"I need four wedge salads — necesito cuatro wedge salads, guys — and dos prime ribs, medium rare, a roast chicken and a chairman. You got all that?" Chef Michael Dei Maggi barked orders cheerfully from his corner station in the open kitchen to a crew of cooks and sous chefs who, like him, were attired in porkpie hats, chef's jackets and tattoos. Plenty of tattoos.
At The Rockwood Room, Dei Maggi's upscale tribute to the Rat Pack, Mad Men and all things whiskey-soaked and retro, a 24-ounce bone-in prime rib goes for $55. A simple endive salad goes for $11. The Galleria-area crowd that patronizes the restaurant is wealthy, the kind of precisely styled and attired people you see in the pages of glossy society magazines spotlighting the guest lists at charity golf tournaments or benefit galas. Yet the men behind the counter — the ones who create the dishes and cook the food — look as if they'd be more at home in Jesse James's garage, building custom motorcycles and generally raising hell.
The new era of chefs is upon us.
Whether they're simple line cooks or supervising the kitchens at five-star restaurants, the modern chef's appearance no longer corresponds with the antiquated image of a stuffy European man in a starched chef's jacket and bright white toque. Chalk it up to chefs being touted as the new rock stars, with television shows devoted not only to their cooking but also to their madcap adventures around the world, with hardcore followings of swooning fans who swarm book signings and speaking engagements, with magazine covers and multimillion-dollar media contracts. Today's chef is ballsier and brusquer than ever — even the women — and many have an in-your-face style that draws just as much attention as their food (if not more).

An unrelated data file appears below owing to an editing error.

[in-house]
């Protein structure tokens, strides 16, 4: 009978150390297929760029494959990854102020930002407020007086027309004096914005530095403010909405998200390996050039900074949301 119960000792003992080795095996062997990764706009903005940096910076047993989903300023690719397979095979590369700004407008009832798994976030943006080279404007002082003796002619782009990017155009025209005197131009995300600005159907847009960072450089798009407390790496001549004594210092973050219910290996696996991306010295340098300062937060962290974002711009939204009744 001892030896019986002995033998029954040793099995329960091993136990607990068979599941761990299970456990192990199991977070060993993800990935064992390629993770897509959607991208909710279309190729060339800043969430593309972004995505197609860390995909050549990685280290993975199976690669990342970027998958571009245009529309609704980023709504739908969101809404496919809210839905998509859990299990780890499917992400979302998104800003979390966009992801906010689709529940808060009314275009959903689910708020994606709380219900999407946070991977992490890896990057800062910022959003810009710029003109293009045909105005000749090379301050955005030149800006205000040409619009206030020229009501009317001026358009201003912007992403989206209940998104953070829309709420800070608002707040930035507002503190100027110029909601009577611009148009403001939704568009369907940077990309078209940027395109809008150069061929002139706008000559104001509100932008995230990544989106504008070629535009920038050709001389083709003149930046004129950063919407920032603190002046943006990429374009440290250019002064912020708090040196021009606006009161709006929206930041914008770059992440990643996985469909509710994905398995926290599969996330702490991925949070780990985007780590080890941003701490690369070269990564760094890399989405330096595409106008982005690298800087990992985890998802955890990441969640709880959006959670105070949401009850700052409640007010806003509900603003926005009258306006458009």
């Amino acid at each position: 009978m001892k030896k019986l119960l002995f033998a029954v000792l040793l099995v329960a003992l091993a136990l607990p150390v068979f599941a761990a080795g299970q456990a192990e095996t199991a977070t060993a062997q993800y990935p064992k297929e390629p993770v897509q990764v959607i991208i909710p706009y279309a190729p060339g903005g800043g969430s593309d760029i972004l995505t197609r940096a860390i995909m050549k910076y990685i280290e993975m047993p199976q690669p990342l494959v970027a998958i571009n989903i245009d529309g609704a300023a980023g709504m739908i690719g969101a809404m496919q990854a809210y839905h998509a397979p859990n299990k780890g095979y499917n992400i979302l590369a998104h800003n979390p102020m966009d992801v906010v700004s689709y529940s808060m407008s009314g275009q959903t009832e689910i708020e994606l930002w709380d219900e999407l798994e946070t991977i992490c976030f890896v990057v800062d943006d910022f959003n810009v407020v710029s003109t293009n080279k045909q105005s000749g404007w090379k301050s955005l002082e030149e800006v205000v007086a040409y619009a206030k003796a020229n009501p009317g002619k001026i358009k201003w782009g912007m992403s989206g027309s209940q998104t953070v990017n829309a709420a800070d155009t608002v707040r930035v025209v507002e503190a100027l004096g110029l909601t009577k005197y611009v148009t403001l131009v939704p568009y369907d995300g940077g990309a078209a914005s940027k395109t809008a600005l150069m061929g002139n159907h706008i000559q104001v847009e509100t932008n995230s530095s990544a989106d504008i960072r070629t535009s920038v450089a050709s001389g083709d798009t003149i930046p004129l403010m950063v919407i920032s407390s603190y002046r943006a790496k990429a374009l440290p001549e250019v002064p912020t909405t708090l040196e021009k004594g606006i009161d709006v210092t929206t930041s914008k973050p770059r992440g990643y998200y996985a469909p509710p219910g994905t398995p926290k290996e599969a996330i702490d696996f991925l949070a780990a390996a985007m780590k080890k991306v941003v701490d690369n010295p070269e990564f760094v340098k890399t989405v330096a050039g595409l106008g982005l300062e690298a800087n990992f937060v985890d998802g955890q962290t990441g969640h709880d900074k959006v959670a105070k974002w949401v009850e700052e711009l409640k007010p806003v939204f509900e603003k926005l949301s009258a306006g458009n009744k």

Matching that style pound for pound is the increasingly inked flesh of many young chefs. But far from being decorated with meaningless tribal designs or the scrawled names of girlfriends past, these chefs use their skin as creatively as they use their ingredients. After all, not all tattoos serve as a means of showcasing a loud, brash lifestyle; some serve as a way of speaking volumes about their wearer without saying a word.
"There are three basic elements to it, which are the sword, which represents the physical world and the physical body; the snakes are from the caduceus, so they represent the mental being and the mind, which is always living in duality, so there's one black and one white; and then there are seven major chakras," explained L.J. Wiley, executive chef at Yelapa Playa Mexicana, as he slowly and delicately traced the lines on his left forearm. "The triangle is the trinity of the three: the physical body, the mental body and the spiritual body."
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Wiley took up meditation in college, and the large tattoo on his arm represents more than just a late-night, alcohol-fueled session in a seedy tattoo parlor. Or, as executive chef Jason Hauck of Soma Sushi, owner of a large piece of artwork on his right calf, puts it: "I was basically waiting until something struck me, where if I was going to get a tattoo and anyone asked me about it, I would actually have a viable story as to why I have this on my body, as opposed to 'I was hammered and got a tattoo because I like butterflies,' or some shit like that."
Most chefs put as much effort into creating the designs on their bodies as they do into their dishes, and end up working closely with one or two very trusted artists who ink their designs slowly and deliberately. Some, like Wiley, draw the designs themselves. James Silk, chef and co-owner of Feast, has even found a tattoo artist who works in trade — ink for sausages — showcasing a mutual admiration between the two creative types.
And when it gets right down to it, tattoos and their bearers no longer represent a wild, possibly unlawful lifestyle — just as a staid, double-breasted chef's jacket no longer represents the modern chef. Or, in the words of Sushi Raku's executive chef Taka Sekiyuchi, as he looks fondly at the Harley-Davidson tattoo he acquired as a 19-year-old at the Sturgis Motorcycle Rally, "It seems like they're bad people, but — you know — they're actually very friendly. And I just fell in love."
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